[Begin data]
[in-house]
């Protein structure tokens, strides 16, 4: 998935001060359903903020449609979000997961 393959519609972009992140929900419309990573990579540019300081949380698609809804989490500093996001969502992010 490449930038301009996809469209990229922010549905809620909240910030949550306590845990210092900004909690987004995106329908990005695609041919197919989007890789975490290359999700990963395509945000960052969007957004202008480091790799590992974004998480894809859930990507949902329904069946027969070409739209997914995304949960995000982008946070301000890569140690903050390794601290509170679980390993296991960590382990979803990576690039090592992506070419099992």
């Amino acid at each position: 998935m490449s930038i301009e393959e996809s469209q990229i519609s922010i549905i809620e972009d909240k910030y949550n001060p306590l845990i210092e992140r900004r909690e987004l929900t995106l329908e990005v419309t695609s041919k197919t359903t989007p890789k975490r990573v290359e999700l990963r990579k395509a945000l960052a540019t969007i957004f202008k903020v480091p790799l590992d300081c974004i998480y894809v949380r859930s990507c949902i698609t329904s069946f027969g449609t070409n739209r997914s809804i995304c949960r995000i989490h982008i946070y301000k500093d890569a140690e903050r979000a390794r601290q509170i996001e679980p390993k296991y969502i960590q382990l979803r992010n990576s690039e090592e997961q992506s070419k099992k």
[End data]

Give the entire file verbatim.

[in-house]
């Protein structure tokens, strides 16, 4: 998935001060359903903020449609979000997961 393959519609972009992140929900419309990573990579540019300081949380698609809804989490500093996001969502992010 490449930038301009996809469209990229922010549905809620909240910030949550306590845990210092900004909690987004995106329908990005695609041919197919989007890789975490290359999700990963395509945000960052969007957004202008480091790799590992974004998480894809859930990507949902329904069946027969070409739209997914995304949960995000982008946070301000890569140690903050390794601290509170679980390993296991960590382990979803990576690039090592992506070419099992």
């Amino acid at each position: 998935m490449s930038i301009e393959e996809s469209q990229i519609s922010i549905i809620e972009d909240k910030y949550n001060p306590l845990i210092e992140r900004r909690e987004l929900t995106l329908e990005v419309t695609s041919k197919t359903t989007p890789k975490r990573v290359e999700l990963r990579k395509a945000l960052a540019t969007i957004f202008k903020v480091p790799l590992d300081c974004i998480y894809v949380r859930s990507c949902i698609t329904s069946f027969g449609t070409n739209r997914s809804i995304c949960r995000i989490h982008i946070y301000k500093d890569a140690e903050r979000a390794r601290q509170i996001e679980p390993k296991y969502i960590q382990l979803r992010n990576s690039e090592e997961q992506s070419k099992k």